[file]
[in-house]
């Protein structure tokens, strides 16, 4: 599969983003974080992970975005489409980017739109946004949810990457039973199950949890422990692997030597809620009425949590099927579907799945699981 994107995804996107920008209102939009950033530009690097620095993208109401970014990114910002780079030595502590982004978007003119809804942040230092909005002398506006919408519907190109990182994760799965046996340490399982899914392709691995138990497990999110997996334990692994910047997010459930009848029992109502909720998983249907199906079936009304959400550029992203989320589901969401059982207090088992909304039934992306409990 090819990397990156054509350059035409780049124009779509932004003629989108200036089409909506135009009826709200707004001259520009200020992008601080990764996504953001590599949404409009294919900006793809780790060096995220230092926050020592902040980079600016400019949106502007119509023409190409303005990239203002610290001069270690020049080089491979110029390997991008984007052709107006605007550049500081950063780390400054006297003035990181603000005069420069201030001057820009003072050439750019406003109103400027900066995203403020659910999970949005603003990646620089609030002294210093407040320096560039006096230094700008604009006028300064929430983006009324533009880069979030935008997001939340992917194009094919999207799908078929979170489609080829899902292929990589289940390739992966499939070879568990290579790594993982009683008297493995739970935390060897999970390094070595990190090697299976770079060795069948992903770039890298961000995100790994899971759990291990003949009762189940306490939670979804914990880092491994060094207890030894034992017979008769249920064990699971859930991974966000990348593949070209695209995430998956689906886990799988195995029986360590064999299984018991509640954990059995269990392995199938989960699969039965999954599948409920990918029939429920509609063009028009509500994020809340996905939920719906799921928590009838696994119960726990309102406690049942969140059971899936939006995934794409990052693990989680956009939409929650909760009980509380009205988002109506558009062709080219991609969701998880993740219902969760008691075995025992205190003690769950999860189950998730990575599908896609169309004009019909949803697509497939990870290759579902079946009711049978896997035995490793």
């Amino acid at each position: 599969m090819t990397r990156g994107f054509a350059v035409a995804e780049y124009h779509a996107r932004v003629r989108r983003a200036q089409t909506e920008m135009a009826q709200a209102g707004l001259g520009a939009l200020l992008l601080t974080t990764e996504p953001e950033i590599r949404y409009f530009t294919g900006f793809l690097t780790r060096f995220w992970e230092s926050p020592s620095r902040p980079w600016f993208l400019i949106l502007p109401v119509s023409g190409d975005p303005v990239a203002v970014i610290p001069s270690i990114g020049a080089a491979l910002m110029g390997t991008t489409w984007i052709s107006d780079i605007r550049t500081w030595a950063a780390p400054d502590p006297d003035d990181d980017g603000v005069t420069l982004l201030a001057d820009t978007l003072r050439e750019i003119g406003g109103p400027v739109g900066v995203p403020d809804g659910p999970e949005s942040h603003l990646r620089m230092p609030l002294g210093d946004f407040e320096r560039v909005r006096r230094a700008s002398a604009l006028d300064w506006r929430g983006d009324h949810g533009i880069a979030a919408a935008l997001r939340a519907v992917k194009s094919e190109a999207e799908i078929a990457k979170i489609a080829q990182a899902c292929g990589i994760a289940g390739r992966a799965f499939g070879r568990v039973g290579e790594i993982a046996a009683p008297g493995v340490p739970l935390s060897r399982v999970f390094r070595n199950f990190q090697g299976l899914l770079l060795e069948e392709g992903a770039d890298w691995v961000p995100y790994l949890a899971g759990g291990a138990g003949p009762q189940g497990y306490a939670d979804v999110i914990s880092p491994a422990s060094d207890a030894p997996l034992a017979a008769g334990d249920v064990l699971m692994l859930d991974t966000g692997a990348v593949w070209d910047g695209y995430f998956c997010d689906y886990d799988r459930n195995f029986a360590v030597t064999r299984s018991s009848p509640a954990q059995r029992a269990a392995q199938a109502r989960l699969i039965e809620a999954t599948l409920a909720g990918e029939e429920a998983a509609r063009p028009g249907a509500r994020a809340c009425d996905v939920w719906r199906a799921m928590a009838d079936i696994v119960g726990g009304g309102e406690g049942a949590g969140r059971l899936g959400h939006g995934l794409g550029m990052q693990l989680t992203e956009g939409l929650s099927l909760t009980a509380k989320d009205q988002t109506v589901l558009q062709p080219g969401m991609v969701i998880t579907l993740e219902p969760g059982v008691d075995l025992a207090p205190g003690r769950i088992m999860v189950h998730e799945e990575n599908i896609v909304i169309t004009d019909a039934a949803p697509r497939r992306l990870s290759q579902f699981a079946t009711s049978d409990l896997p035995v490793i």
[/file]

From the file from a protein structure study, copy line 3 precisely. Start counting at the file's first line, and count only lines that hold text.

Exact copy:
């Amino acid at each position: 599969m090819t990397r990156g994107f054509a350059v035409a995804e780049y124009h779509a996107r932004v003629r989108r983003a200036q089409t909506e920008m135009a009826q709200a209102g707004l001259g520009a939009l200020l992008l601080t974080t990764e996504p953001e950033i590599r949404y409009f530009t294919g900006f793809l690097t780790r060096f995220w992970e230092s926050p020592s620095r902040p980079w600016f993208l400019i949106l502007p109401v119509s023409g190409d975005p303005v990239a203002v970014i610290p001069s270690i990114g020049a080089a491979l910002m110029g390997t991008t489409w984007i052709s107006d780079i605007r550049t500081w030595a950063a780390p400054d502590p006297d003035d990181d980017g603000v005069t420069l982004l201030a001057d820009t978007l003072r050439e750019i003119g406003g109103p400027v739109g900066v995203p403020d809804g659910p999970e949005s942040h603003l990646r620089m230092p609030l002294g210093d946004f407040e320096r560039v909005r006096r230094a700008s002398a604009l006028d300064w506006r929430g983006d009324h949810g533009i880069a979030a919408a935008l997001r939340a519907v992917k194009s094919e190109a999207e799908i078929a990457k979170i489609a080829q990182a899902c292929g990589i994760a289940g390739r992966a799965f499939g070879r568990v039973g290579e790594i993982a046996a009683p008297g493995v340490p739970l935390s060897r399982v999970f390094r070595n199950f990190q090697g299976l899914l770079l060795e069948e392709g992903a770039d890298w691995v961000p995100y790994l949890a899971g759990g291990a138990g003949p009762q189940g497990y306490a939670d979804v999110i914990s880092p491994a422990s060094d207890a030894p997996l034992a017979a008769g334990d249920v064990l699971m692994l859930d991974t966000g692997a990348v593949w070209d910047g695209y995430f998956c997010d689906y886990d799988r459930n195995f029986a360590v030597t064999r299984s018991s009848p509640a954990q059995r029992a269990a392995q199938a109502r989960l699969i039965e809620a999954t599948l409920a909720g990918e029939e429920a998983a509609r063009p028009g249907a509500r994020a809340c009425d996905v939920w719906r199906a799921m928590a009838d079936i696994v119960g726990g009304g309102e406690g049942a949590g969140r059971l899936g959400h939006g995934l794409g550029m990052q693990l989680t992203e956009g939409l929650s099927l909760t009980a509380k989320d009205q988002t109506v589901l558009q062709p080219g969401m991609v969701i998880t579907l993740e219902p969760g059982v008691d075995l025992a207090p205190g003690r769950i088992m999860v189950h998730e799945e990575n599908i896609v909304i169309t004009d019909a039934a949803p697509r497939r992306l990870s290759q579902f699981a079946t009711s049978d409990l896997p035995v490793i």